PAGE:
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March 17th 1916 - Letter from Ethel Sladden to her mother, Eugénie Sladden

17th March 1916
Correspondence From
Ethel Sladden, Trouville, Middle Deal Road, Deal
Correspondence To
Eugénie Sladden, Seward House, Badsey
Relationship to Letter Addressee
Text of Letter

Middle Deal Road

March 17th /16

My dear Mother

I was just feeling I should like some news from home when your letter arrived last evening. Evidently post is longer now, it takes 24 hours to get through. I am glad you had been able to get out a little further, and hope the weather will be kind and let you get out more. Yesterday was very sunny and warm in the morning here and I managed to get Aunt Edith to go out from 12.30 to 1, Mrs Tildersly went with her. Norah has had bad nights again, and was very weary and wretched this morning. I think she was brighter this afternoon. The doctor has not been today, he generally comes every other. I wish he had as I think she ought to have something to make her sleep, morphine if necessary. She longs for sleep, but never gets any length of it, half an hour perhaps, and she never sleeps in the day. She closes her eyes, but her brain is always awake, and try as she will she cannot get right off. I have been busy with many little things most of the time; Tuesday was very damp and foggy, I went to the station with Aunt Lottie at 5.40 and then just walked up to the front, it was very thick over the sea. We have supper at 7, then I generally write, read the paper and work, then go up to Norah until 9, when the woman came, we sit over the kitchen fire then until I help make Norah’s bed and get her back in it and say goodnight, then I soon put on my things and go next door where after 10 minutes’ chat we go to bed. Wednesday was a wretched wet foggy morning but it cleared after midday. I made Benger’s food for Norah, and cooked brains for dinner (never done it before, had to find out), made curry and cup-puddings for dinner, trimmed stove and lamp and various things, watering plants, etc. I went down the town after dinner to shop and for an airing, got oranges! Marmalade! Don’t pity poor me! There was such a lot of shipping lying in the Downs, I counted at least 70 vessels between the pier and Dover cliffs, they had had to come in because of the fog I suppose. I read to Norah a little between tea and supper and then I cup up the oranges and marmalade in the kitchen, Kathleen helped me. Yesterday I was very busy as the maid was out most of the morning. The confirmation was at 10 o’clock. I had brains to cook for Norah’s dinner at 12, made rissoles and milk pudding for us, and made some buns. I dusted Norah’s room, it wanted a good do, I shook my duster many times! Then I had to answer the doors a good many times, and while Auntie was out I looked after Norah. I also cooked the marmalade for the first boil. I persuaded Auntie to rest on her bed after dinner, so I was in charge and read part of the time to Norah. I went out for a walk after tea. Kathleen fainted at the end of the confirmation, it was a warm morning and a full church which was too much for her, she is somewhat inclined to do it in hot places. Mrs Tildersly was there and looked after her and saw her safely back; she was rather shaky the rest of the day, but managed to do things. This morning I cooked fish, made scones, jelly for Norah and Benger’s, then had to go to shop. Supper is just coming in, I must stop. Did you see that Mr Gaukroger is wounded, I hope it is not serious, Eva will be very anxious. We hear today that poor old Aunt Sarah is dead, it is a great mercy. I am so glad you have Mela back. My love to you all.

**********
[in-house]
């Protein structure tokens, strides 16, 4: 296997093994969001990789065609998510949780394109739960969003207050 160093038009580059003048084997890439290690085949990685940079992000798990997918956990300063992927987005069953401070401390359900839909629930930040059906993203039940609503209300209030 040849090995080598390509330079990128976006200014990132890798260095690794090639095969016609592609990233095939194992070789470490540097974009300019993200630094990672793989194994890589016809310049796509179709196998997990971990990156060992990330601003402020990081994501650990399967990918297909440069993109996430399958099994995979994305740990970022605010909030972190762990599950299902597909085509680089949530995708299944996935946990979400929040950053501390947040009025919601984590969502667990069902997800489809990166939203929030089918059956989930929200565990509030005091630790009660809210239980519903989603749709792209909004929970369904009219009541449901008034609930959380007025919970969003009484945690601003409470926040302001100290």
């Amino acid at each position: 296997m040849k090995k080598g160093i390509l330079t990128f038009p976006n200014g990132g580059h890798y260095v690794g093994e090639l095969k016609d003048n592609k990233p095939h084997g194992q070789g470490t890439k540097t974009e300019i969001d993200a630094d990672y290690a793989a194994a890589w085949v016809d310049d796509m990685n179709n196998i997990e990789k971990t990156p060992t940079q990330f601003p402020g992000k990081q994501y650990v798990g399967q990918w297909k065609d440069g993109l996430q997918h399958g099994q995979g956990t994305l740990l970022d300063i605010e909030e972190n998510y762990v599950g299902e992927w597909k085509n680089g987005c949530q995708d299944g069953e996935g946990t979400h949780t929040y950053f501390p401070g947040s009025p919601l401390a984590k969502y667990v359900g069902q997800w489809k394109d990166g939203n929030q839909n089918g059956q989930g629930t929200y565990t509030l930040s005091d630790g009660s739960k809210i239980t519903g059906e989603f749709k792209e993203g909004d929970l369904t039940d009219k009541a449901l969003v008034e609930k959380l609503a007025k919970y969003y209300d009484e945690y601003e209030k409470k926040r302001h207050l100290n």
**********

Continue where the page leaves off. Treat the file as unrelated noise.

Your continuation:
Ever your loving daughter
Ethel N Sladden

Letter Images
Type of Correspondence
Envelope containing 1 sheet of notepaper
Location of Document
Worcestershire Archive and Archaeology Service
Record Office Reference